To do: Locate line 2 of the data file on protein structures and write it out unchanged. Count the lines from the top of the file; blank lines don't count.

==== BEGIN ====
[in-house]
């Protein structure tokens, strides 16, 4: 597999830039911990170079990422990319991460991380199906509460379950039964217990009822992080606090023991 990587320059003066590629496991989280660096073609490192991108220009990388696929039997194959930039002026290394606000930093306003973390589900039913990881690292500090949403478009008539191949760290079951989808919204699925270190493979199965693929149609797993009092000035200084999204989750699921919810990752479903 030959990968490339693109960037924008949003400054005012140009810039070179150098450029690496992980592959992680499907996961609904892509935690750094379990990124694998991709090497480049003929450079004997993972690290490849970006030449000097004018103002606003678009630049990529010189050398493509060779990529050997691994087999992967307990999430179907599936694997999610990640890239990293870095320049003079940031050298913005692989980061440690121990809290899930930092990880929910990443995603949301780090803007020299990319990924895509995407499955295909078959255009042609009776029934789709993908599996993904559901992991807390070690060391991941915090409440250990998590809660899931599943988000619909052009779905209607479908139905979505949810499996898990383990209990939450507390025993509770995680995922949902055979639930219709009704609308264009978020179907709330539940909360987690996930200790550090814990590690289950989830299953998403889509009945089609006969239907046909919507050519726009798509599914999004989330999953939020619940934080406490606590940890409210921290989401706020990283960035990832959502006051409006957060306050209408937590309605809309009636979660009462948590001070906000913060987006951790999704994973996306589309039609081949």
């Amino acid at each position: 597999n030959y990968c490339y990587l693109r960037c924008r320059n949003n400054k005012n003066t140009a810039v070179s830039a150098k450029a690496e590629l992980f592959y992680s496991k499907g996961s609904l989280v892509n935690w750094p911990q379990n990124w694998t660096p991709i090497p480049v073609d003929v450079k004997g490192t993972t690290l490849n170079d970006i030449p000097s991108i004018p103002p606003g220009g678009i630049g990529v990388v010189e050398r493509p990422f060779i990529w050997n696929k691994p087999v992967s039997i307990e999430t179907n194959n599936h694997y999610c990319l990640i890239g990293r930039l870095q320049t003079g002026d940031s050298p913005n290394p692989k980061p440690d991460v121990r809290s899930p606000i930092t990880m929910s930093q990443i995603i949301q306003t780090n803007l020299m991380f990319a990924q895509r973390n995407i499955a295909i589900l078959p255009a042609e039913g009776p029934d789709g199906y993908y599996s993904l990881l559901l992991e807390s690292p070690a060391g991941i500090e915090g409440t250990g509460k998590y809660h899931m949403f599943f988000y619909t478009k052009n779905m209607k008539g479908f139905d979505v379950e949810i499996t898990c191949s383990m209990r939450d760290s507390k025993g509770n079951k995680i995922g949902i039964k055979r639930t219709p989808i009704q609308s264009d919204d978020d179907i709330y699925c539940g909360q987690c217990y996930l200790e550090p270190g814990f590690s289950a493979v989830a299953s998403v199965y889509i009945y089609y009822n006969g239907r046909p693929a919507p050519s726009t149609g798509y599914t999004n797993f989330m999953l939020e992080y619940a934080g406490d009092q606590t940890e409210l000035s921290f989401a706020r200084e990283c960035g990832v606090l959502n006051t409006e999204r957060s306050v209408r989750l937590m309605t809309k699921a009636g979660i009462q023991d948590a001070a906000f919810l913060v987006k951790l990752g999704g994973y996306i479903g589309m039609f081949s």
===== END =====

């Protein structure tokens, strides 16, 4: 597999830039911990170079990422990319991460991380199906509460379950039964217990009822992080606090023991 990587320059003066590629496991989280660096073609490192991108220009990388696929039997194959930039002026290394606000930093306003973390589900039913990881690292500090949403478009008539191949760290079951989808919204699925270190493979199965693929149609797993009092000035200084999204989750699921919810990752479903 030959990968490339693109960037924008949003400054005012140009810039070179150098450029690496992980592959992680499907996961609904892509935690750094379990990124694998991709090497480049003929450079004997993972690290490849970006030449000097004018103002606003678009630049990529010189050398493509060779990529050997691994087999992967307990999430179907599936694997999610990640890239990293870095320049003079940031050298913005692989980061440690121990809290899930930092990880929910990443995603949301780090803007020299990319990924895509995407499955295909078959255009042609009776029934789709993908599996993904559901992991807390070690060391991941915090409440250990998590809660899931599943988000619909052009779905209607479908139905979505949810499996898990383990209990939450507390025993509770995680995922949902055979639930219709009704609308264009978020179907709330539940909360987690996930200790550090814990590690289950989830299953998403889509009945089609006969239907046909919507050519726009798509599914999004989330999953939020619940934080406490606590940890409210921290989401706020990283960035990832959502006051409006957060306050209408937590309605809309009636979660009462948590001070906000913060987006951790999704994973996306589309039609081949």